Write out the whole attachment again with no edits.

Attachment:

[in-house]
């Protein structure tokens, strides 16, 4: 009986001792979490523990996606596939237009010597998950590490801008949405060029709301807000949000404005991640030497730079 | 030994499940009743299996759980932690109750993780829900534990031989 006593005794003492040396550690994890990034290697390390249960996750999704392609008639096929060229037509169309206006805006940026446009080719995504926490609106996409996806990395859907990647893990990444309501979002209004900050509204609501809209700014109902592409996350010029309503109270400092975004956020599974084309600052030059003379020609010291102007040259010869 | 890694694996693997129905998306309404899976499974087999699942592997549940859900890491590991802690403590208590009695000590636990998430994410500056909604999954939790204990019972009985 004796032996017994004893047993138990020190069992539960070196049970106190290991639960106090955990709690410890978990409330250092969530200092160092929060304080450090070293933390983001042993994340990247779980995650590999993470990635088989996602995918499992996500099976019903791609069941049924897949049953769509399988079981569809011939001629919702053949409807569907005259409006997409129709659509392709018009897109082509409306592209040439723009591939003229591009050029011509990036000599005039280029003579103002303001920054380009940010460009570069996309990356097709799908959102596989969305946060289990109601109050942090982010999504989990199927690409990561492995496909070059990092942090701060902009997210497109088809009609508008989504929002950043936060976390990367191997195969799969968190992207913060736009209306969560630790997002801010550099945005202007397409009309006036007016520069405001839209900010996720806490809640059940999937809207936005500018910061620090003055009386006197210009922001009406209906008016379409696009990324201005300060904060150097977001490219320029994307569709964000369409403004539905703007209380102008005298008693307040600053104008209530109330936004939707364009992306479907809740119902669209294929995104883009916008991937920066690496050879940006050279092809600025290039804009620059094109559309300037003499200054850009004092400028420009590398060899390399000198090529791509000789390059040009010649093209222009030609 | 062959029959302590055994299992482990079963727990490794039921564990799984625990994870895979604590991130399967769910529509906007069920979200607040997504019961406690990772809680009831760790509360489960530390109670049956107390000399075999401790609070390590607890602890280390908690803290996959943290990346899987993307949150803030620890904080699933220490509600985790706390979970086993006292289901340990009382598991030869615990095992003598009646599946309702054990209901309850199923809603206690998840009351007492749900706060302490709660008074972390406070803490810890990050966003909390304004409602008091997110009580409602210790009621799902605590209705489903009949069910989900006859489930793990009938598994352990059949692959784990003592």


[in-house]
């Protein structure tokens, strides 16, 4: 009986001792979490523990996606596939237009010597998950590490801008949405060029709301807000949000404005991640030497730079 | 030994499940009743299996759980932690109750993780829900534990031989 006593005794003492040396550690994890990034290697390390249960996750999704392609008639096929060229037509169309206006805006940026446009080719995504926490609106996409996806990395859907990647893990990444309501979002209004900050509204609501809209700014109902592409996350010029309503109270400092975004956020599974084309600052030059003379020609010291102007040259010869 | 890694694996693997129905998306309404899976499974087999699942592997549940859900890491590991802690403590208590009695000590636990998430994410500056909604999954939790204990019972009985 004796032996017994004893047993138990020190069992539960070196049970106190290991639960106090955990709690410890978990409330250092969530200092160092929060304080450090070293933390983001042993994340990247779980995650590999993470990635088989996602995918499992996500099976019903791609069941049924897949049953769509399988079981569809011939001629919702053949409807569907005259409006997409129709659509392709018009897109082509409306592209040439723009591939003229591009050029011509990036000599005039280029003579103002303001920054380009940010460009570069996309990356097709799908959102596989969305946060289990109601109050942090982010999504989990199927690409990561492995496909070059990092942090701060902009997210497109088809009609508008989504929002950043936060976390990367191997195969799969968190992207913060736009209306969560630790997002801010550099945005202007397409009309006036007016520069405001839209900010996720806490809640059940999937809207936005500018910061620090003055009386006197210009922001009406209906008016379409696009990324201005300060904060150097977001490219320029994307569709964000369409403004539905703007209380102008005298008693307040600053104008209530109330936004939707364009992306479907809740119902669209294929995104883009916008991937920066690496050879940006050279092809600025290039804009620059094109559309300037003499200054850009004092400028420009590398060899390399000198090529791509000789390059040009010649093209222009030609 | 062959029959302590055994299992482990079963727990490794039921564990799984625990994870895979604590991130399967769910529509906007069920979200607040997504019961406690990772809680009831760790509360489960530390109670049956107390000399075999401790609070390590607890602890280390908690803290996959943290990346899987993307949150803030620890904080699933220490509600985790706390979970086993006292289901340990009382598991030869615990095992003598009646599946309702054990209901309850199923809603206690998840009351007492749900706060302490709660008074972390406070803490810890990050966003909390304004409602008091997110009580409602210790009621799902605590209705489903009949069910989900006859489930793990009938598994352990059949692959784990003592």